Raising Brine Shrimp Outdoors
by Gary Sutcliffe, WAKO

Brine shrimp are a staple food for tropical fish. Although hatching baby brine shrimp is a daily practice for most fish breeders, adult brine shrimp are usually purchased from local pet shops in either live, frozen or freeze dried form.

Unfortunately I live about a half-hour drive from the nearest pet shop that stocks live adult brine shrimp. That is why I was especially interested when Greg Schoenburg mentioned the results he had raising brine shrimp to adult size outdoors. Greg raised up baby brine shrimp to adult size in about 3 weeks on the green water that he let develop in the outside 10 gallon tanks.

I wanted to do it on a somewhat larger scale. I have had excellent results raising daphnia in 4 foot diameter children’s wading pools. They have a lot of surface area and are inexpensive. I usually pay about $8 for them, but you can sometimes get them for even less at the end of the summer. They are also very rugged. I just let them freeze up during the winter, and the daphnia re-appears in the spring. They usually last about 5 years with this treatment.

I started out in June by placing a new pool in a sunny location, filling it up with water, and adding salt until the specific gravity reached approximately 1.020. That takes lot of salt! I used solar salt, which is sold for water softeners. I also added a couple of cups of baking soda and Epsom salts.

As part of my daphnia raising routine, I keep a 5 gallon plastic bucket in the sun to raise extra green water. About once a week I distribute about ? of the bucket among the daphnia pools. I then add about ? teaspoon of Miracle Grow fertilizer and refill the bucket up with tap water. I poured some of the green water into the pool to get it going. I was not sure if the green water would survive in the brine, but figured the shrimp would filter it out and eat it before it died.

After Greg collected the baby brine shrimp for raising fry, he poured the remaining water into his outside tanks. Typically there would still be dozens of shrimp left. Adding more every few days would ensure a continuos supply of smaller shrimp to replace the larger ones as they were collected. I thought this was a great idea and used it myself.

The brine shrimp are very difficult to see at first. Once they lose their orange color they blend into the water very well. Unless you look very closely, you may think they are gone. Once they start getting some size to them, they become easier to see.

The shrimp were growing and could be seen again when the first problem with the wading pool became evident. Then we had about 4” of rain in a couple of days. The wading pool is only about 6” deep. Adding 4” of rainwater on top of that meant that it overflowed, and greatly diluted the salt content. The shrimp disappeared.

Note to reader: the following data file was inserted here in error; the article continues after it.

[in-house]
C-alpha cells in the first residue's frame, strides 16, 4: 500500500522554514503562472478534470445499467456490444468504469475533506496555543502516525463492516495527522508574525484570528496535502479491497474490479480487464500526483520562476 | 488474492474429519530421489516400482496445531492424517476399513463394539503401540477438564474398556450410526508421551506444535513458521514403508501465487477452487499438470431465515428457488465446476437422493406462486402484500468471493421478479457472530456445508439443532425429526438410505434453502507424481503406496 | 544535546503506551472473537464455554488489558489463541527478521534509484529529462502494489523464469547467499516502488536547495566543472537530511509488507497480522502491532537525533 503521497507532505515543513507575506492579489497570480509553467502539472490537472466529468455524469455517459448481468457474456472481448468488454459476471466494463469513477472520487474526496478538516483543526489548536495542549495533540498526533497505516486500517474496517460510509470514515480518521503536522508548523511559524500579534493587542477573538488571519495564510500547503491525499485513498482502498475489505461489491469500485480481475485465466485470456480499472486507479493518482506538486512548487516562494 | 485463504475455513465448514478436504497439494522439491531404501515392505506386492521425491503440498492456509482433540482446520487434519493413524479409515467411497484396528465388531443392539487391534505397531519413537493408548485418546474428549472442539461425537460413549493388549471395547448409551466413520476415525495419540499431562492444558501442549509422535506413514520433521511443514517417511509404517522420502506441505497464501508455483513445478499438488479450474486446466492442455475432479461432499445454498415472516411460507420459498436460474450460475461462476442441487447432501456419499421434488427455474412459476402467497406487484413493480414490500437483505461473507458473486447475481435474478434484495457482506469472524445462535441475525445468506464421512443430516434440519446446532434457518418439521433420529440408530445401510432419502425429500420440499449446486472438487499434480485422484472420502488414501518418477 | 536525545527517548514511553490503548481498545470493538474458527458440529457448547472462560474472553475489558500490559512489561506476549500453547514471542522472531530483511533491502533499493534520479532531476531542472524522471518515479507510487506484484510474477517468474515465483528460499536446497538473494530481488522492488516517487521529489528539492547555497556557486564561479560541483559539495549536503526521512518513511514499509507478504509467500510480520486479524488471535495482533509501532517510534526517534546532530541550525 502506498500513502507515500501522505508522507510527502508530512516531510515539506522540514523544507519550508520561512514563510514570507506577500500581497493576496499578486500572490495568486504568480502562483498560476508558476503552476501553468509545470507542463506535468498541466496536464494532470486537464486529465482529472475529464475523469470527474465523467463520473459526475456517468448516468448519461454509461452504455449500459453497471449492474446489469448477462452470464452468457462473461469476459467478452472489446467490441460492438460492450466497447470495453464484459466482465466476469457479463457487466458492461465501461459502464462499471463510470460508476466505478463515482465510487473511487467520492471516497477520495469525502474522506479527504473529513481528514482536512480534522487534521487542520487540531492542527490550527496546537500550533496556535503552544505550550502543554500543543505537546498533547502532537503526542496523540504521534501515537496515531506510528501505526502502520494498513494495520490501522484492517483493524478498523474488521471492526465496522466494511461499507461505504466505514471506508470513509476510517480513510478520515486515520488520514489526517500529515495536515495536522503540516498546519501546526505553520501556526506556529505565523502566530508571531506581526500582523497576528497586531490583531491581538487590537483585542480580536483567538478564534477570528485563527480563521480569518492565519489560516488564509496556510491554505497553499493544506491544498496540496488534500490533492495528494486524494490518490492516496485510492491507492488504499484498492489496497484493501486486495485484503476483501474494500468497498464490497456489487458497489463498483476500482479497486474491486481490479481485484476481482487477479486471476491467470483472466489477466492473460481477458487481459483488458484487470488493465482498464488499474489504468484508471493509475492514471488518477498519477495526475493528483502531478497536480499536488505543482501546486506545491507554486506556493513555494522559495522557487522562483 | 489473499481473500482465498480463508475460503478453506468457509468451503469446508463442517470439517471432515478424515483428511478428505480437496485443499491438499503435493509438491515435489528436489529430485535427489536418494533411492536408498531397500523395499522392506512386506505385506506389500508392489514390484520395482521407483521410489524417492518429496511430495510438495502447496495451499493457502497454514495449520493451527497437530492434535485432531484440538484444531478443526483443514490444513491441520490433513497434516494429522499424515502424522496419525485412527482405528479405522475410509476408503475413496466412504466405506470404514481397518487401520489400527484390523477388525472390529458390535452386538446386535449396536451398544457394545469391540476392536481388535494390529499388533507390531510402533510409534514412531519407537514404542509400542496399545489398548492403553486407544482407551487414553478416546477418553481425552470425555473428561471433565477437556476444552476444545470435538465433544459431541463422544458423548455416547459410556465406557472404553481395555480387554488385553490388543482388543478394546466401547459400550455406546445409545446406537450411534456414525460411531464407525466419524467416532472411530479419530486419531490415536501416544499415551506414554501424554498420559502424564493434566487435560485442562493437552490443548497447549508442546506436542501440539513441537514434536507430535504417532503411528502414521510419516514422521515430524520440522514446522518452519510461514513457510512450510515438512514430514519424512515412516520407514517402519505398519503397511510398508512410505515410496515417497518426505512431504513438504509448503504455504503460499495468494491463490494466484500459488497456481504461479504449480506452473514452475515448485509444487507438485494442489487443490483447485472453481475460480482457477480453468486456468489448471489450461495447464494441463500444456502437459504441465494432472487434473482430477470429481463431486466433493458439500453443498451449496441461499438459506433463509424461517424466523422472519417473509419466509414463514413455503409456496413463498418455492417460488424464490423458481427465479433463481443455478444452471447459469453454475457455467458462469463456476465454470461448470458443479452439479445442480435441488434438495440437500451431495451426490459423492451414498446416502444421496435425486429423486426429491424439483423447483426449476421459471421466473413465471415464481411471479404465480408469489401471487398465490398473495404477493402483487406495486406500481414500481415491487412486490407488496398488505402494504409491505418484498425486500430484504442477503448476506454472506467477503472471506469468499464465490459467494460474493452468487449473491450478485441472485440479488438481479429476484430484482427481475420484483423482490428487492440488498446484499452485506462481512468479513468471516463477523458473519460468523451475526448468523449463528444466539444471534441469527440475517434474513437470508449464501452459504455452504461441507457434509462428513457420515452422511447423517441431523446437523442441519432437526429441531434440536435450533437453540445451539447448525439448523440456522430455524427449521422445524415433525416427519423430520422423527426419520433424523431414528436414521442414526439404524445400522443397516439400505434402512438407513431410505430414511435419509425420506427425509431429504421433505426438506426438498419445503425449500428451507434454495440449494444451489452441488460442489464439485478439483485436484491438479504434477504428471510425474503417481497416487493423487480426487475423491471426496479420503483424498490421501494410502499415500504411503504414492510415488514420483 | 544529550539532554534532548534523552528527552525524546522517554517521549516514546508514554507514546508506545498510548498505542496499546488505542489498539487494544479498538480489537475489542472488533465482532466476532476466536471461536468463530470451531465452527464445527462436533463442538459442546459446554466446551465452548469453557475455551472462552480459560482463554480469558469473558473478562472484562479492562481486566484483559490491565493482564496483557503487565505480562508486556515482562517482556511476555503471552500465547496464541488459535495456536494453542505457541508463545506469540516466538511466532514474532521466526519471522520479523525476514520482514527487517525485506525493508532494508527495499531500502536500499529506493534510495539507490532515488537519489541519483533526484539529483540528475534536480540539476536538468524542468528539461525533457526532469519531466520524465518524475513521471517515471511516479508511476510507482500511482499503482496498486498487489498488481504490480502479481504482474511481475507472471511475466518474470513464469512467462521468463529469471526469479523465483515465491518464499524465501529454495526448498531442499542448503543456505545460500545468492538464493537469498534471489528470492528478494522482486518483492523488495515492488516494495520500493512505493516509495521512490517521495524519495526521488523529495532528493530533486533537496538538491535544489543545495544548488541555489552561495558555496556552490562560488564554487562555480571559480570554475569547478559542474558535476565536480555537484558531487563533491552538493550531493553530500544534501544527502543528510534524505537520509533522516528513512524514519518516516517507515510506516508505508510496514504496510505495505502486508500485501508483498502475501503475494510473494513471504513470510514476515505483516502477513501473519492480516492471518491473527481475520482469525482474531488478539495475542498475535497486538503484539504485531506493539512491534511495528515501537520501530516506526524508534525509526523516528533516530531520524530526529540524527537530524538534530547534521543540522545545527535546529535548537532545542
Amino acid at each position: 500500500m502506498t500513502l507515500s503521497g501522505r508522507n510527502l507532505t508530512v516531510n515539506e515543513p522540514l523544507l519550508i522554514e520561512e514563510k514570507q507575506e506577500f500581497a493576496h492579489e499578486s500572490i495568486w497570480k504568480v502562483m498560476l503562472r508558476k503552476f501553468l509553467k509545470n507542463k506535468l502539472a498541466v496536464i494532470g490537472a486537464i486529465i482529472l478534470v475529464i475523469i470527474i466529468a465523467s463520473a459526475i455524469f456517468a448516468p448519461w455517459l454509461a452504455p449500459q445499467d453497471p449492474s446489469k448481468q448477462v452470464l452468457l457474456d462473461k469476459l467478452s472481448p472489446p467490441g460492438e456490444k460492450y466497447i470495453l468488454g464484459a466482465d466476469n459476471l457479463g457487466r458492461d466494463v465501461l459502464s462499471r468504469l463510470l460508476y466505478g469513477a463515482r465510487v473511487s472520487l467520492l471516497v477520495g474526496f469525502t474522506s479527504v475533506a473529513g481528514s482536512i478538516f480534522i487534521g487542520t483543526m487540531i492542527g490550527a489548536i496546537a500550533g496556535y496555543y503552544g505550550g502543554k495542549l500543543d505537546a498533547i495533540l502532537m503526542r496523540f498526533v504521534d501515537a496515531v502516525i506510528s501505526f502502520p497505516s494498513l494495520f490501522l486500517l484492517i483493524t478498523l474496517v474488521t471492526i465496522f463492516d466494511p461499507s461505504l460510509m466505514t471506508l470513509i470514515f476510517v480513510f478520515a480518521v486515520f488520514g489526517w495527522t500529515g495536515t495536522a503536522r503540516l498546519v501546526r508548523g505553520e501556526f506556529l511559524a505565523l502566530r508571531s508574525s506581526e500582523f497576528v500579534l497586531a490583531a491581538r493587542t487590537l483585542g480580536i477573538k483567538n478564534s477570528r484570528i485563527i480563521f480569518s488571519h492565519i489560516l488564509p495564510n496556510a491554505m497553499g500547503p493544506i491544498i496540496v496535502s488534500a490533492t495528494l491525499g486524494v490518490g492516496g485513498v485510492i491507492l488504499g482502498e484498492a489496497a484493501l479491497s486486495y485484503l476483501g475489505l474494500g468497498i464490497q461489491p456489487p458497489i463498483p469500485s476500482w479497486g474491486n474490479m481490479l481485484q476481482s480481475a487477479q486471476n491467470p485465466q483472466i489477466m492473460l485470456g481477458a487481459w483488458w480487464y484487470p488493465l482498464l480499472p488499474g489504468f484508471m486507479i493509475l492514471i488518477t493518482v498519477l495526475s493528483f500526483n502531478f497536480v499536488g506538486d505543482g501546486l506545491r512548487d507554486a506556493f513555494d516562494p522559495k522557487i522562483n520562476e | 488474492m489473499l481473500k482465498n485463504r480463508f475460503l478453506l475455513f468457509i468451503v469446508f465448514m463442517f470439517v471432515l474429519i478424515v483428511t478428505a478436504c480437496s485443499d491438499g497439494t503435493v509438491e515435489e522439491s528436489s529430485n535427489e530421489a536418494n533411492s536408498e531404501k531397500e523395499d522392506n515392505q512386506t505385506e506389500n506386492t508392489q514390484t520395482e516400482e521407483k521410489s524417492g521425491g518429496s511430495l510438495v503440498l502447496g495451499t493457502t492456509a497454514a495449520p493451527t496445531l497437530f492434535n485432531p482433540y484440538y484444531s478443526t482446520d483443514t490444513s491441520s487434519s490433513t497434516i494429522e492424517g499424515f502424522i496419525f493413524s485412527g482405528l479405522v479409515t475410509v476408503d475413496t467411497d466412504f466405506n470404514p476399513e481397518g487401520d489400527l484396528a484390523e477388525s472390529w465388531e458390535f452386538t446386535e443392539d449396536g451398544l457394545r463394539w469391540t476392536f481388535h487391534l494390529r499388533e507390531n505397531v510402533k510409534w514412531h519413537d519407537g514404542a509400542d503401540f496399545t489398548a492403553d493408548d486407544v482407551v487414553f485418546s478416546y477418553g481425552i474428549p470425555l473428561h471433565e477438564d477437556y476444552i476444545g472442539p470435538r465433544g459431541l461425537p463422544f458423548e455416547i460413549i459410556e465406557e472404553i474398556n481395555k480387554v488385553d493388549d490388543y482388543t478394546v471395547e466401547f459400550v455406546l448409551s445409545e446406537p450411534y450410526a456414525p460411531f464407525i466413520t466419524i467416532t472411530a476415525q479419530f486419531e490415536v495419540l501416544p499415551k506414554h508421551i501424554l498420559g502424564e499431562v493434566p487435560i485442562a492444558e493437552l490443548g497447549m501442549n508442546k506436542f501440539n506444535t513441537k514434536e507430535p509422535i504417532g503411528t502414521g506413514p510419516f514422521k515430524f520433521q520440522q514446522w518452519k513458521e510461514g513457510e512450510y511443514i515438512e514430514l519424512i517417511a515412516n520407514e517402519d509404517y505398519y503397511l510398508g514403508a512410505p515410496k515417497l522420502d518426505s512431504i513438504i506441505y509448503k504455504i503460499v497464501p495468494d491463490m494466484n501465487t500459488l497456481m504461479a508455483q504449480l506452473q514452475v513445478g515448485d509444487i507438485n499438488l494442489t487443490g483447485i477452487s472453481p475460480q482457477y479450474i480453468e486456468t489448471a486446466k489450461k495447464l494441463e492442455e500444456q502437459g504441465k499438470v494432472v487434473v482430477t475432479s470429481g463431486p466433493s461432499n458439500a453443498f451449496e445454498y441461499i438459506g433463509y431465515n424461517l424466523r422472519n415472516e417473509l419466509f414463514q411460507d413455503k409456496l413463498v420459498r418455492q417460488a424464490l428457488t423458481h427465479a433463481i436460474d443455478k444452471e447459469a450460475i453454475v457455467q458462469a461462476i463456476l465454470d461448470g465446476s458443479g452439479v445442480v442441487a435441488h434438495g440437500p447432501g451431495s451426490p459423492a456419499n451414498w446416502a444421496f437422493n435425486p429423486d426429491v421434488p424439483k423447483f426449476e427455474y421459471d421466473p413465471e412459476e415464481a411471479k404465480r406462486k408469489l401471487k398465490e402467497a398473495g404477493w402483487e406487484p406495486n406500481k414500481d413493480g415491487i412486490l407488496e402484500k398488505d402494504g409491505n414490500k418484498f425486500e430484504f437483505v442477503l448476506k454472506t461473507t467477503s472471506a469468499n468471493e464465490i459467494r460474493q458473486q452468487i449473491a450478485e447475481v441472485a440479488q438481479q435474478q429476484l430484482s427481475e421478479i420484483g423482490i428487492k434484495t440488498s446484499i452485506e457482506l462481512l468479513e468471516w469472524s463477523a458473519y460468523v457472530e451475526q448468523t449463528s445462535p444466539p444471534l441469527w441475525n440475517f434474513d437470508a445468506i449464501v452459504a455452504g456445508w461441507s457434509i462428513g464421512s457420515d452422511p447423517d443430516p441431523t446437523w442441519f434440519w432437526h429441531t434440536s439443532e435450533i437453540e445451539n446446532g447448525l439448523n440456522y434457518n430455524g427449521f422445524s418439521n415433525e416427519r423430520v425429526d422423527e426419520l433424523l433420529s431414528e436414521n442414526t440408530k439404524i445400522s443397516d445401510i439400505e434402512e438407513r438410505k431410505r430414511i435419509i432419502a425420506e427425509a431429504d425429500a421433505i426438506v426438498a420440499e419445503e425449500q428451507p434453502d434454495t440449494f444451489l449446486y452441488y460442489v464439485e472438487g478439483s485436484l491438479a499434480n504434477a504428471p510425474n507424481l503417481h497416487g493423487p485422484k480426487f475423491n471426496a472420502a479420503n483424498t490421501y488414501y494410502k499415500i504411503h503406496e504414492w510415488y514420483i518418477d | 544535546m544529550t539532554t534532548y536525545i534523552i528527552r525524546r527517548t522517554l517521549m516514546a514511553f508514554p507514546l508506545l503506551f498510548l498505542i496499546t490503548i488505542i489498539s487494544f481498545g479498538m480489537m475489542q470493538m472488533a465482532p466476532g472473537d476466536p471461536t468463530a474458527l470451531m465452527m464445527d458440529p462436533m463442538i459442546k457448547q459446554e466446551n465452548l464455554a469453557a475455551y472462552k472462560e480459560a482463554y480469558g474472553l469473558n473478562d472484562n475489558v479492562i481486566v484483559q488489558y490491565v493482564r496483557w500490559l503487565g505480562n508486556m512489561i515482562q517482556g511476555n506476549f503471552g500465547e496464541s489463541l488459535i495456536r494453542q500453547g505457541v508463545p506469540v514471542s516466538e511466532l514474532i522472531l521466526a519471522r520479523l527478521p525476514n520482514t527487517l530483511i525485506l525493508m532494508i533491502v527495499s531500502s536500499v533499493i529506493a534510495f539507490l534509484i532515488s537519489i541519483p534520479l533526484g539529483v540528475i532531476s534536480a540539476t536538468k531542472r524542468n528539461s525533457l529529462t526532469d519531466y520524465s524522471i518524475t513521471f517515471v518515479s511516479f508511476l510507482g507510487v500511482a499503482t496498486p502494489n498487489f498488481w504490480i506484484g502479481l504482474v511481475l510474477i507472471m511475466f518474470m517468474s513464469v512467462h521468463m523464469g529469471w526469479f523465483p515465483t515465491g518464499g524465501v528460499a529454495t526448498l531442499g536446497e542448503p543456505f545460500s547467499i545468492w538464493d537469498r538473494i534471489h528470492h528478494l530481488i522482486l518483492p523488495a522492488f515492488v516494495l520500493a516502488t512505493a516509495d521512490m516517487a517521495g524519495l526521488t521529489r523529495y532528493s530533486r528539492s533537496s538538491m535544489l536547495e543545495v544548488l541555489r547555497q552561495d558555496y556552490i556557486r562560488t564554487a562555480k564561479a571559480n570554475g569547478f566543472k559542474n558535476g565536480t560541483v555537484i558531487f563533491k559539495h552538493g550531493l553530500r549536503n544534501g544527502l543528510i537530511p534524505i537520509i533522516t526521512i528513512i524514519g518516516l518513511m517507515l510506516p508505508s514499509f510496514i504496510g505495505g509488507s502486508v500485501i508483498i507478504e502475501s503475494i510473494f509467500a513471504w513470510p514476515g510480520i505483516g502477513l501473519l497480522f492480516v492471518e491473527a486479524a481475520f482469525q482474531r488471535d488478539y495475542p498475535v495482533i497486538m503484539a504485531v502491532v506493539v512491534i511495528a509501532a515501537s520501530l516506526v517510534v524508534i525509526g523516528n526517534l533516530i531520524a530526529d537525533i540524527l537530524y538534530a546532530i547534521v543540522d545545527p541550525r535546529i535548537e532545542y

I was pretty disappointed in all this and it just sat there for a couple of weeks. At that point I noticed that the bottom and sides of the pool were getting green. I added salt to bring the salinity back up, and put more newly hatched brine shrimp into the pool. Brine shrimp seem to scrape algae off the bottom when there is not enough to eat from filtering the water. About 3 weeks later the pool was swarming with adult brine shrimp!

I continued harvesting adult shrimp and adding baby shrimp through out August and September of 2004. My fish fed heavily on live brine shrimp during this period of best production. Production seemed to be steadier than with daphnia, which tend to go through bloom and crash cycles. Adding additional shrimp from your hatchery on a regular basis means you don’t have to depend on them reproducing to keep the supply going.

As the water got cooler the shrimp seemed to stop growing, but continued to live. I harvested them until about the end of October when I had pretty much cleaned out the pool.

As the weather got cooler I noticed a build up of brine shrimp eggs at the edges. They were laying eggs. Eventually it got cold enough and the pool froze. It will be interesting to see if the brine shrimp reappear in the spring as my daphnia do.

I mentioned the problem with the wading pools when it rained. I also found another problem with them. Frogs are frequent visitors to my daphnia pools. They also decided to visit the shrimp pool. They are apparently not smart enough to realize this is salt water, and salt water kills them. I pulled several dead frogs out of the pool during the course of the season.

There are a number of things I plan to do differently this spring. First I am going to use different containers. If I find some, I would like to try some cut down plastic 55 gallon barrels. Failing that I will probably buy some plastic trash barrels. I hope to find something that has a large surface area but around 18” deep. This will reduce dilution if we get heavy rains. I also plan to put some sort of screen cover to keep the frogs out. A couple of the dead frogs were tree frogs, so just increasing the height won’t keep them out.

I plan to set up earlier this year. The shrimp don’t seem to grow much in cool weather, but I hope to use this time to get the algae going so when I do add shrimp they will have plenty to eat.

While I had a bit of a bad start, I believe raising brine shrimp outside is a viable process. I’m sure that I will learn a lot more this upcoming season. If you decide to give it a try, let us know how it goes.